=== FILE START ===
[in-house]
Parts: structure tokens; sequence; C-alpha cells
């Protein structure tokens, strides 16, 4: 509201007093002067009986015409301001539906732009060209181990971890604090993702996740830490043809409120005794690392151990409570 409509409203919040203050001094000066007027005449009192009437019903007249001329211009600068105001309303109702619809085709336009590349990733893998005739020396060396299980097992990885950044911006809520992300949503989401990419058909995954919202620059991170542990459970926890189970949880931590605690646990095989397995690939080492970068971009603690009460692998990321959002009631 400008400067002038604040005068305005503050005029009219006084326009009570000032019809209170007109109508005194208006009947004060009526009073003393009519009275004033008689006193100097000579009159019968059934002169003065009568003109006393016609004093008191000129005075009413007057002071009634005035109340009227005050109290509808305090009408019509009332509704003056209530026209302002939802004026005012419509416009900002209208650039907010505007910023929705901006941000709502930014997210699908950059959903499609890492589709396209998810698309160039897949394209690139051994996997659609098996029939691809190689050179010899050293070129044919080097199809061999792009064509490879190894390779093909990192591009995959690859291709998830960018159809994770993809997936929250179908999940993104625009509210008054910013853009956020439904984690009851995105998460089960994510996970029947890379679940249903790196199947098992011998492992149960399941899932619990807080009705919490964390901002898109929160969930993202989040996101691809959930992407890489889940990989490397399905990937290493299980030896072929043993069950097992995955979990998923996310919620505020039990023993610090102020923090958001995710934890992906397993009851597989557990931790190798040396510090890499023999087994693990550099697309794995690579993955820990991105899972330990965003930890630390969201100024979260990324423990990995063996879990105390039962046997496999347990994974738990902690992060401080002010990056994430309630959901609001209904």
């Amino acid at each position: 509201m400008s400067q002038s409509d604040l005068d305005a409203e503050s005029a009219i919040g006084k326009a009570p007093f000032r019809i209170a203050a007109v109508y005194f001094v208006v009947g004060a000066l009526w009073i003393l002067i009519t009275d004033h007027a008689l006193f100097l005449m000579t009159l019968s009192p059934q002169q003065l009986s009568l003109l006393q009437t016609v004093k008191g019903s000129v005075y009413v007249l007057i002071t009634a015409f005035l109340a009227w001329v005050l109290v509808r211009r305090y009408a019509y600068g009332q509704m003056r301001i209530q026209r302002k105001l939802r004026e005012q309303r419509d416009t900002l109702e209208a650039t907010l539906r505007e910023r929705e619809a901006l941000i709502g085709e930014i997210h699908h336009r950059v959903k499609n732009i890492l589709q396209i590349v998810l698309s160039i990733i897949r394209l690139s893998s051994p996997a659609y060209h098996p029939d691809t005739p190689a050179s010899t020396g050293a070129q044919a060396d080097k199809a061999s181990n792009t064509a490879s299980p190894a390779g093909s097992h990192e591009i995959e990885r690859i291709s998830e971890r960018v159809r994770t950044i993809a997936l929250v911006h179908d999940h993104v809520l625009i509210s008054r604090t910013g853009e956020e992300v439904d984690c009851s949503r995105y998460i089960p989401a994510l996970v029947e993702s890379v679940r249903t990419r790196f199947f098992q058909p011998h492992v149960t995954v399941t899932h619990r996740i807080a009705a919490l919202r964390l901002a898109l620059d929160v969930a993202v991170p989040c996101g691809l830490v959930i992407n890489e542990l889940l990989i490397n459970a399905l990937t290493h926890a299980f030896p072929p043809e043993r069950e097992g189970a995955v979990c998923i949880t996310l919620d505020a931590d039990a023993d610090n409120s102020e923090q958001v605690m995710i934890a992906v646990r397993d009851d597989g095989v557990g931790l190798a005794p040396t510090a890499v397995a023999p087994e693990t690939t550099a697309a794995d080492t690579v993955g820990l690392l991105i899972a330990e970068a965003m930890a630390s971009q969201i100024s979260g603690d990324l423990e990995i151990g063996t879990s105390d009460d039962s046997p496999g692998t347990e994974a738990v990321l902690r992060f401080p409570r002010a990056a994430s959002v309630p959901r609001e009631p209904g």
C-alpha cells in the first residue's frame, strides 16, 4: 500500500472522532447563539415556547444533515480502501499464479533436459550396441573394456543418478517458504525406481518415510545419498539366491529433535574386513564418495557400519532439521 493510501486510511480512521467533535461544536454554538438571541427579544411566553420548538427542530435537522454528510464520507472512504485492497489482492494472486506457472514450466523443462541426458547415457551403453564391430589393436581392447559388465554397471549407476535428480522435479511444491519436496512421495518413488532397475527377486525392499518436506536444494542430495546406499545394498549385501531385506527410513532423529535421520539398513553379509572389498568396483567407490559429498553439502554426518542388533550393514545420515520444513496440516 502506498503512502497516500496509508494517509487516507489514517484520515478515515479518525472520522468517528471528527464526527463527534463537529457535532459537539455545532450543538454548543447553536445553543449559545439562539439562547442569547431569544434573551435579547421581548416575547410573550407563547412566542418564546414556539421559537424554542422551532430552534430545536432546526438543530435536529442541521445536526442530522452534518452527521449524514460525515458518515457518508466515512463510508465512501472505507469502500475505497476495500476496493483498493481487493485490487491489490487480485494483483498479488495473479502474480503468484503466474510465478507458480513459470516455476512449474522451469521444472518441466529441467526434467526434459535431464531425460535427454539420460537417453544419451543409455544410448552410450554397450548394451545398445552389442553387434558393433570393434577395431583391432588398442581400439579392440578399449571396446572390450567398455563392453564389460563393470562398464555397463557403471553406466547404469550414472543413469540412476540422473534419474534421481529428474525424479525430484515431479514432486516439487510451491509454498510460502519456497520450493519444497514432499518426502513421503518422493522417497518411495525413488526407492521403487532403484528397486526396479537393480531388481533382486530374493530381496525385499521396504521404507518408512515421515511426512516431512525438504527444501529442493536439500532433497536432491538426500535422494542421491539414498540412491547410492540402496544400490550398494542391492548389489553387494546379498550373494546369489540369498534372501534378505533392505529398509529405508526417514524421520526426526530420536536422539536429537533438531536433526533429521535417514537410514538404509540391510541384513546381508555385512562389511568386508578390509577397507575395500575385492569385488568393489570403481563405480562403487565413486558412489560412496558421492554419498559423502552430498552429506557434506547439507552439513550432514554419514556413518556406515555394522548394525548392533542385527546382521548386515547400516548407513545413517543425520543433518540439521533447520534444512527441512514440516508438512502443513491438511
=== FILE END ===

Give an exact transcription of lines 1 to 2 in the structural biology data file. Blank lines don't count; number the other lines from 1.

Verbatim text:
[in-house]
Parts: structure tokens; sequence; C-alpha cells